MachineGunFunksNotes on… Leonard Cohen

With the release of the new documentary I’m You Man, the reissues as discussed in this article and the countless covers that are popping up in movies and television shows, it is wonderful that Leonard Cohen is enjoying a much needed resurrection in popular culture. Mainstream outlets perhaps passed him by in earlier years as peers like Bob Dylan were unnecessarily considered better than him. Singing what sounds like solid sentences from chapters of a disturbing book, Cohen has stated that it takes him years to write a single song. I feel that it would take just as long to decipher a single Cohen song in order to discover all of its intricate parts and subtexts.

Columbia Records and Legacy have reissued what are widely, but debatably, considered Cohen’s three best albums: Songs of Leonard Cohen (1968), Songs from a Room (1969) and Songs of Love and Hate (1971). Quite possibly The Leonard Cohen Starter Kit, these albums do represent his most accessible work and, in this reviewer’s opinion, Leonard Cohen at his musical best. Not only at Cohen’s best, but these are three of the greatest albums ever made. As time went on and the ’80s were what they were, Cohen added the electronic noise and wandering saxophone, which ended up making some of his most beautiful poetry almost unbearable for the listener.

Songs by Leonard Cohen should be sold as CliffsNotes. These songs, unlike Dylan’s incomprehensible lyrics, have words so specifically chosen and meticulously combed over that every line seems to have at least three different meanings. Often bathed in irony and human error; beautifully acoustic, sometimes trimmed with an angelic chorus, it is all about the words. These are some of the greatest albums of all time, and deserve to be read along with—hold the lyrics in your hand and just follow along—with songs of war, love, hate, betrayal and cheating, with every other sin and saint in-between. Evoking images of biblical and historical characters only to cast them roles in a modern day society, Cohen’s deep understanding of human nature has inspired countless artists. His music is a melancholy mix of often depressing, sometimes hopeful, always sexy, a bit romantic but always delightfully enigmatic.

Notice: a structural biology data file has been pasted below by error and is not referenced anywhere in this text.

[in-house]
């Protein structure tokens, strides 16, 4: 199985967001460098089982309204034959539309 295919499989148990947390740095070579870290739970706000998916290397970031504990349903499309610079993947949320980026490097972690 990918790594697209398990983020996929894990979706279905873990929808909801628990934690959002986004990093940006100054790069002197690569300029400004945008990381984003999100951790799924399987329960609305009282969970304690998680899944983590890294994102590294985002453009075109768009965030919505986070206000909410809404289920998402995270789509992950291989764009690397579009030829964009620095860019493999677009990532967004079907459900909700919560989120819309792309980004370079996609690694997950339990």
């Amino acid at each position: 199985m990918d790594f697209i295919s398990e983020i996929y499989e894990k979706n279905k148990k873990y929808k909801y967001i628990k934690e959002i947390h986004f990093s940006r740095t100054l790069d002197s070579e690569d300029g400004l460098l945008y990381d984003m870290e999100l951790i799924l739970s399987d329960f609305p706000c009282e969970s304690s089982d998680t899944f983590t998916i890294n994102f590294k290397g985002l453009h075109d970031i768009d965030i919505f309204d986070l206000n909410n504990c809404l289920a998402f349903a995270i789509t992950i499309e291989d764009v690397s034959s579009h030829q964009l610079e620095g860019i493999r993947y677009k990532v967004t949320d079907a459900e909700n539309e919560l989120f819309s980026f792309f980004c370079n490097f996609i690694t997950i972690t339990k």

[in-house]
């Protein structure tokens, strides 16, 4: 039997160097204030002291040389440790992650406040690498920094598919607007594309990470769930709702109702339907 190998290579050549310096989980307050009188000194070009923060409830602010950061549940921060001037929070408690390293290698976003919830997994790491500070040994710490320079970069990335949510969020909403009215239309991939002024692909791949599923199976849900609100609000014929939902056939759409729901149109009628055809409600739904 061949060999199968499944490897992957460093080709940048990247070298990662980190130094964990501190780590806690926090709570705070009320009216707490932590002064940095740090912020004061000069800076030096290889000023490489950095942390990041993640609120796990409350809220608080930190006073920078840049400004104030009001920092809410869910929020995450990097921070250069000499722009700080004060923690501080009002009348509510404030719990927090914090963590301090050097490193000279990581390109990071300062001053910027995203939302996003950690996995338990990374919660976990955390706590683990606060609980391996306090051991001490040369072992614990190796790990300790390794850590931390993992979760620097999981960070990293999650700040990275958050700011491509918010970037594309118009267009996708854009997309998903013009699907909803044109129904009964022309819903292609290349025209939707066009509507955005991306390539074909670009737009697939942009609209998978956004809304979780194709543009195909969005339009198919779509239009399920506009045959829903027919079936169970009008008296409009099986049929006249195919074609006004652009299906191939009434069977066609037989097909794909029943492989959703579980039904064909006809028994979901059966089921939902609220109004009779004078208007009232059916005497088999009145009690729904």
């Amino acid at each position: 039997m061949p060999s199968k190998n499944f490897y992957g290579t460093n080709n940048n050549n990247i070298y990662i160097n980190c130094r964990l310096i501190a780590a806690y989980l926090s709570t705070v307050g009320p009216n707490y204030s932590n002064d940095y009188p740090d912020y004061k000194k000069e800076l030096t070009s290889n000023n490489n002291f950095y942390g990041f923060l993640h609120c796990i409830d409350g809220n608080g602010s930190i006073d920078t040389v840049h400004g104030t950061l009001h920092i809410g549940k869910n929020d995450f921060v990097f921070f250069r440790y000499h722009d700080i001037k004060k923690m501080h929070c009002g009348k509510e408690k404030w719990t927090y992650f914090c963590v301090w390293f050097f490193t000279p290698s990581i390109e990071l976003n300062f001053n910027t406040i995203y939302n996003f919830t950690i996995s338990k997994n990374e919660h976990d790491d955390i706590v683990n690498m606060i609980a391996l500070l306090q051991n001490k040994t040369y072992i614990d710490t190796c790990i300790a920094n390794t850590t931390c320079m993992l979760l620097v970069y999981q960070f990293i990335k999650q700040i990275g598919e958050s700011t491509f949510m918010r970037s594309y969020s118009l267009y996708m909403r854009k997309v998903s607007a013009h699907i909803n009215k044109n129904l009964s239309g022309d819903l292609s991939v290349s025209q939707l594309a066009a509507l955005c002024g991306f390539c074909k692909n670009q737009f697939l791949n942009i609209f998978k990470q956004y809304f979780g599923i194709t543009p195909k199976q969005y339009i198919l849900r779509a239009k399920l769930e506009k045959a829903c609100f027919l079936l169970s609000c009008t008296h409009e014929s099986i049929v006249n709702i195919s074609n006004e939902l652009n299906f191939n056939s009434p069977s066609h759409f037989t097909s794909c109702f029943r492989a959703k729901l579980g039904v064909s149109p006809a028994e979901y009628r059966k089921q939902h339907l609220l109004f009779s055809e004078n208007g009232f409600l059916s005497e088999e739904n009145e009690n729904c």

If you have no Cohen in your music library, you owe it to your soul to get these albums and become part of the experience. No more thinking that “Hallelujah” is a Jeff Buckley or Rufus Wainwright song. It is time to quote “Famous Blue Raincoat”, “The Stranger Song” or “So Long, Marianne”. Man or woman, young or old, there is something for everyone in Cohen’s work.

With such tenacity (especially for a devout Buddhist monk), Cohen has clung hard to the edges of culture since the ’60s without losing a step or a fan. This was evidenced last year, which saw the release of a new album by Anjani Thomas, Cohen’s long-time backup singer and girlfriend, called Blue Alert. Now an artist in her own right, Anjani’s album was written with and produced by Cohen, and contains songs just as powerful. Using many of his unfinished poems, she is able to give a sultry, seductive voice to Cohen’s music while adding a smoke-filled jazz club atmosphere to the entire album.


Leonard Cohen – Songs of Leonard Cohen
Columbia Records (1968)
Folk rock


Leonard Cohen – Songs From a Room
Columbia Records (1969)
Folk rock


Leonard Cohen – Songs of Love and Hate
Columbia Records (1971)
Folk rock


Anjani – Blue Alert
Columbia Records (5/19/06)
Jazz